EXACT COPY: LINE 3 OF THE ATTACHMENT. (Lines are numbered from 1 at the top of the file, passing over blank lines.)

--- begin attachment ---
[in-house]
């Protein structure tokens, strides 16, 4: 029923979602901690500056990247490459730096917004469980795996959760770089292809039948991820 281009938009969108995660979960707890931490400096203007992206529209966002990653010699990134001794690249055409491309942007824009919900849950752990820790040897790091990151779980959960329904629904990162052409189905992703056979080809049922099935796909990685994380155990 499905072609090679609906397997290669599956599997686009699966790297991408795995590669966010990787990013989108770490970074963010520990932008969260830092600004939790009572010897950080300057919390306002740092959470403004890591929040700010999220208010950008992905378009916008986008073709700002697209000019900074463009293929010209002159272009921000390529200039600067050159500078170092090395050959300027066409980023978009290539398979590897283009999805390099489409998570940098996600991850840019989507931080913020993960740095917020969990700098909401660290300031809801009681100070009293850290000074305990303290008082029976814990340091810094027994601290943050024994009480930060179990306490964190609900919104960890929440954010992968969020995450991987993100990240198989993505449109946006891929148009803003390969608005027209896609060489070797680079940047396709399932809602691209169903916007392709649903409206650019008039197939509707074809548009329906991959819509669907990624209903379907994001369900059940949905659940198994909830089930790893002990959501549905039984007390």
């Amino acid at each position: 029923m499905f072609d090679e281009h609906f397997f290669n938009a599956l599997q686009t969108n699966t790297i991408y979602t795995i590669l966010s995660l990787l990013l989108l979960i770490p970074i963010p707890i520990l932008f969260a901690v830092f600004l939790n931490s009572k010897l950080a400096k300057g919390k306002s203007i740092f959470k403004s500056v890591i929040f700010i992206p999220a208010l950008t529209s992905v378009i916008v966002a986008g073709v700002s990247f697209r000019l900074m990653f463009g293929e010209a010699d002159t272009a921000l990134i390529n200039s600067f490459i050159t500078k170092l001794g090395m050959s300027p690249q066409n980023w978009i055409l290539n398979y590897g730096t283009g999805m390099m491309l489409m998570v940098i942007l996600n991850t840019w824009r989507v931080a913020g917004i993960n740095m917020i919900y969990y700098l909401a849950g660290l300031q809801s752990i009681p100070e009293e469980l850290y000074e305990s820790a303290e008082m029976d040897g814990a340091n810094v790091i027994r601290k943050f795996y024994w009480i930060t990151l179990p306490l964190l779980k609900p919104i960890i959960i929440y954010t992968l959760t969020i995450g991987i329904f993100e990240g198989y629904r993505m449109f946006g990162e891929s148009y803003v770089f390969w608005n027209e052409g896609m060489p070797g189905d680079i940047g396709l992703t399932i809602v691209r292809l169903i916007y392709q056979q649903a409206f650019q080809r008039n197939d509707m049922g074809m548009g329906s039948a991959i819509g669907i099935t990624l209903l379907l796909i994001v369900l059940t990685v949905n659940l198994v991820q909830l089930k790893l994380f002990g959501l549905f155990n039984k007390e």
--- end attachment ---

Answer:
């Amino acid at each position: 029923m499905f072609d090679e281009h609906f397997f290669n938009a599956l599997q686009t969108n699966t790297i991408y979602t795995i590669l966010s995660l990787l990013l989108l979960i770490p970074i963010p707890i520990l932008f969260a901690v830092f600004l939790n931490s009572k010897l950080a400096k300057g919390k306002s203007i740092f959470k403004s500056v890591i929040f700010i992206p999220a208010l950008t529209s992905v378009i916008v966002a986008g073709v700002s990247f697209r000019l900074m990653f463009g293929e010209a010699d002159t272009a921000l990134i390529n200039s600067f490459i050159t500078k170092l001794g090395m050959s300027p690249q066409n980023w978009i055409l290539n398979y590897g730096t283009g999805m390099m491309l489409m998570v940098i942007l996600n991850t840019w824009r989507v931080a913020g917004i993960n740095m917020i919900y969990y700098l909401a849950g660290l300031q809801s752990i009681p100070e009293e469980l850290y000074e305990s820790a303290e008082m029976d040897g814990a340091n810094v790091i027994r601290k943050f795996y024994w009480i930060t990151l179990p306490l964190l779980k609900p919104i960890i959960i929440y954010t992968l959760t969020i995450g991987i329904f993100e990240g198989y629904r993505m449109f946006g990162e891929s148009y803003v770089f390969w608005n027209e052409g896609m060489p070797g189905d680079i940047g396709l992703t399932i809602v691209r292809l169903i916007y392709q056979q649903a409206f650019q080809r008039n197939d509707m049922g074809m548009g329906s039948a991959i819509g669907i099935t990624l209903l379907l796909i994001v369900l059940t990685v949905n659940l198994v991820q909830l089930k790893l994380f002990g959501l549905f155990n039984k007390e």